The Senate today blocked a bid from Sen. Lisa Murkowski (R-Alaska) to veto U.S. EPA's climate regulations.
The chamber rejected, 47-53, a procedural motion that would have allowed a vote on the disapproval resolution, effectively killing the measure to overturn EPA's scientific finding that greenhouse gases threaten public health and welfare.
All 41 Republicans and six Democrats -- Sens. Evan Bayh of Indiana, Mary Landrieu of Louisiana, Blanche Lincoln of Arkansas, Ben Nelson of Nebraska, Mark Pryor of Arkansas and Jay Rockefeller of West Virginia -- voted in favor of the resolution.
Murkowski and her supporters had acknowledged that the measure had little chance of becoming law because it faced a tough battle passing the Democrat-led House and the White House this week pledged a veto.
The Senate's rejection of the measure is expected to energize proponents of a climate bill, who anticipate new momentum for their efforts as senators seek an alternative to EPA rules.
"That's helpful to us," Senate Majority Leader Harry Reid (D-Nev.) told reporters after the vote. "Its obvious people want some rules and regulations."
Sen. Joe Lieberman (I-Conn.), who is co-sponsoring a cap-and-trade climate and energy bill with Sen. John Kerry (D-Mass.), said yesterday that he was hopeful Murkowski would fail, "And I think that will give us a little momentum."
David Hamilton, director of the Sierra Club's global warming program, said a Murkowski failure marks "a good directional signal" for a Senate climate bill.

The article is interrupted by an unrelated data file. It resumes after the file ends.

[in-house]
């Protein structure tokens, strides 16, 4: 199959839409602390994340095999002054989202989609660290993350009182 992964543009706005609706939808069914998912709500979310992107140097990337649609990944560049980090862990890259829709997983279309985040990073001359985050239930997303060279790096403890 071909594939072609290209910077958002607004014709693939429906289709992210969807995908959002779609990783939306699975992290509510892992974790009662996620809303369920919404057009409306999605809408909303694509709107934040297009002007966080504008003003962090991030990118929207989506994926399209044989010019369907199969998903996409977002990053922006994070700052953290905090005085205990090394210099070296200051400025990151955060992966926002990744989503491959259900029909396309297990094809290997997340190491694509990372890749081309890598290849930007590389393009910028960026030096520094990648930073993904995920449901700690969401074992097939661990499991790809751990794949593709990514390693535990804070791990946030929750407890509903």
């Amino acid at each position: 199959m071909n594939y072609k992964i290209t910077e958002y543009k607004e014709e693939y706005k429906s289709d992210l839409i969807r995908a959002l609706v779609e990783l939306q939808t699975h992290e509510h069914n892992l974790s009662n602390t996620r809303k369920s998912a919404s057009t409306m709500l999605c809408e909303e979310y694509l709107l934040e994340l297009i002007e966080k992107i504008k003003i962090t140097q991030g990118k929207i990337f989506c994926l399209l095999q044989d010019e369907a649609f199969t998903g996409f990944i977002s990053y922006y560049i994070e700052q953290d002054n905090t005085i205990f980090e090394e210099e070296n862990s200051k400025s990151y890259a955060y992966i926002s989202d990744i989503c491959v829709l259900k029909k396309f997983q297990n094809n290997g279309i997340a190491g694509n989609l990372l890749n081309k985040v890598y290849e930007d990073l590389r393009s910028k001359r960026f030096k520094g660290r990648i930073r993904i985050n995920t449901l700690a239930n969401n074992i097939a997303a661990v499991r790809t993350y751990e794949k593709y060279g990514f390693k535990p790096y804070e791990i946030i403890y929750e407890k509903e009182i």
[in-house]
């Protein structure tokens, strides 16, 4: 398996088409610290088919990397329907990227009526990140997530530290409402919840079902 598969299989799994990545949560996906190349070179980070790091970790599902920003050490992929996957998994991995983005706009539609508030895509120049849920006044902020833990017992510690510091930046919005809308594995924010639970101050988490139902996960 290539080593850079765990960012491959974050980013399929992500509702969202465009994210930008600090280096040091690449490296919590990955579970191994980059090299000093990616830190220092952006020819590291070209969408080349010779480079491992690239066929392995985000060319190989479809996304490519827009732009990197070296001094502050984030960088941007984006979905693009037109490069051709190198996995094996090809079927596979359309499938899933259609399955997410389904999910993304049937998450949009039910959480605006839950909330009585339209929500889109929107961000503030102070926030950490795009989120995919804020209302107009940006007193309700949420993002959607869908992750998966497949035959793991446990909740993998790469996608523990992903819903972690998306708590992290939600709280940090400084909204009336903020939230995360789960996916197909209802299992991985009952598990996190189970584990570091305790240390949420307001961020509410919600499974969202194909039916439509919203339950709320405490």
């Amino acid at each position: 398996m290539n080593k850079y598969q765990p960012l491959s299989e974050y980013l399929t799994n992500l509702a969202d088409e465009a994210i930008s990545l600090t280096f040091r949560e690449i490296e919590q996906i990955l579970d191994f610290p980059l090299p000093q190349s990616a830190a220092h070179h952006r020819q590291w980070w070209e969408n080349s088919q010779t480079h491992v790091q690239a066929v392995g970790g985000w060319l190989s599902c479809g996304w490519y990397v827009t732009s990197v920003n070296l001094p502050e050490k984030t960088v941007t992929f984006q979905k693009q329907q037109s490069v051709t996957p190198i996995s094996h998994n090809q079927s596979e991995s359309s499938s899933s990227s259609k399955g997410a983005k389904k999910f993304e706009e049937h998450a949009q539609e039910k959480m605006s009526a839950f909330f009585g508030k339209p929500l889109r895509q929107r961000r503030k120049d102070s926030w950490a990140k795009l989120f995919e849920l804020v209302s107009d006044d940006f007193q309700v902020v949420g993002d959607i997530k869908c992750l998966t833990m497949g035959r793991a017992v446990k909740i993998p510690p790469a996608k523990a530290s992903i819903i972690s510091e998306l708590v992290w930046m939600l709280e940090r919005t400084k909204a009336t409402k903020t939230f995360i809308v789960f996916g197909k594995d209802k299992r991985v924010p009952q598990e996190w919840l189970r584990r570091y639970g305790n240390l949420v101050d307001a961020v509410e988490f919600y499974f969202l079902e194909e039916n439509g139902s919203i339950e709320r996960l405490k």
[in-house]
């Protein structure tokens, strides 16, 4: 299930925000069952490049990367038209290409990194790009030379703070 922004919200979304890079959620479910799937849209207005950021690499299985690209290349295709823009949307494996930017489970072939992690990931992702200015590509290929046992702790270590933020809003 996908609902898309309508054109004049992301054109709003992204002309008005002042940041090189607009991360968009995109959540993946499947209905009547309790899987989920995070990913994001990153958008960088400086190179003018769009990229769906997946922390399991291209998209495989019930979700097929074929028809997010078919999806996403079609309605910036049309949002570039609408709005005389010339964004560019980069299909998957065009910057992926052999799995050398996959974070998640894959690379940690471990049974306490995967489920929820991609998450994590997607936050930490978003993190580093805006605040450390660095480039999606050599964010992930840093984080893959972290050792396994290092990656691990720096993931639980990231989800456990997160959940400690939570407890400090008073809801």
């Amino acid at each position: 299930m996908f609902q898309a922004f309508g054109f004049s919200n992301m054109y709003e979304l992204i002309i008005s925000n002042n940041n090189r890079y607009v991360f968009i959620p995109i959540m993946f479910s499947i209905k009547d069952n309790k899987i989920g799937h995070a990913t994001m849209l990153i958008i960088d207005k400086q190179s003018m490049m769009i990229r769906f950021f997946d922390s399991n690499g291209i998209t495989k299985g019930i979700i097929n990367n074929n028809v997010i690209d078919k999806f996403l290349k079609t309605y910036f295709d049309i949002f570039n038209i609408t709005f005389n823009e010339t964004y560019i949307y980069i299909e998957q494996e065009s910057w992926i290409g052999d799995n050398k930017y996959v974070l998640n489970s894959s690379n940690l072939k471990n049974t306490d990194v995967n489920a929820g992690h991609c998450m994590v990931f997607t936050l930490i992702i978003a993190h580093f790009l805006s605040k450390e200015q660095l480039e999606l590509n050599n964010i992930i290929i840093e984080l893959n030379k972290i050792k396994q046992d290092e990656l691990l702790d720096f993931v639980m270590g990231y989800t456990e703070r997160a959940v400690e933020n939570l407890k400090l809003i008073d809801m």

Murkowski had argued that the resolution had nothing to do with the science, but was necessary to block overwhelming economic and regulatory impacts from federal climate rules. She said the threat of EPA regulations should not be used as a tool to prod the Senate to rush to complete a climate bill.
"Congress would not pass, should not pass bad legislation in order to stave off bad regulations," Murkowski said.
Meanwhile, the Senate appears poised to soon vote on another, more limited, effort to handcuff EPA climate rules.
During the run-up to today's vote on Murkowski's measure, Democratic leaders promised a vote on a narrower bill from West Virginia's Rockefeller to impose a time-out for two years on EPA rules aimed at industrial emitters, a Senate aide said (Greenwire, June 10).
Sen. Byron Dorgan (D-N.D.), a co-sponsor of Rockefeller's bill, said today that there would be a vote, but that there was no firm date.
Rockefeller spokeswoman Jamie Smith said that "Rockefeller is not part of any deal. He is fighting to be sure the Congress -- not the unelected EPA -- decide major economic and energy policy." Rockefeller voted in favor of the Murkowski resolution today.
That measure could spark another brawl between those who support EPA rules in the absence of legislation and others who want to take the option off the table completely.
Reporters Darren Samuelsohn and Katherine Ling contributed.
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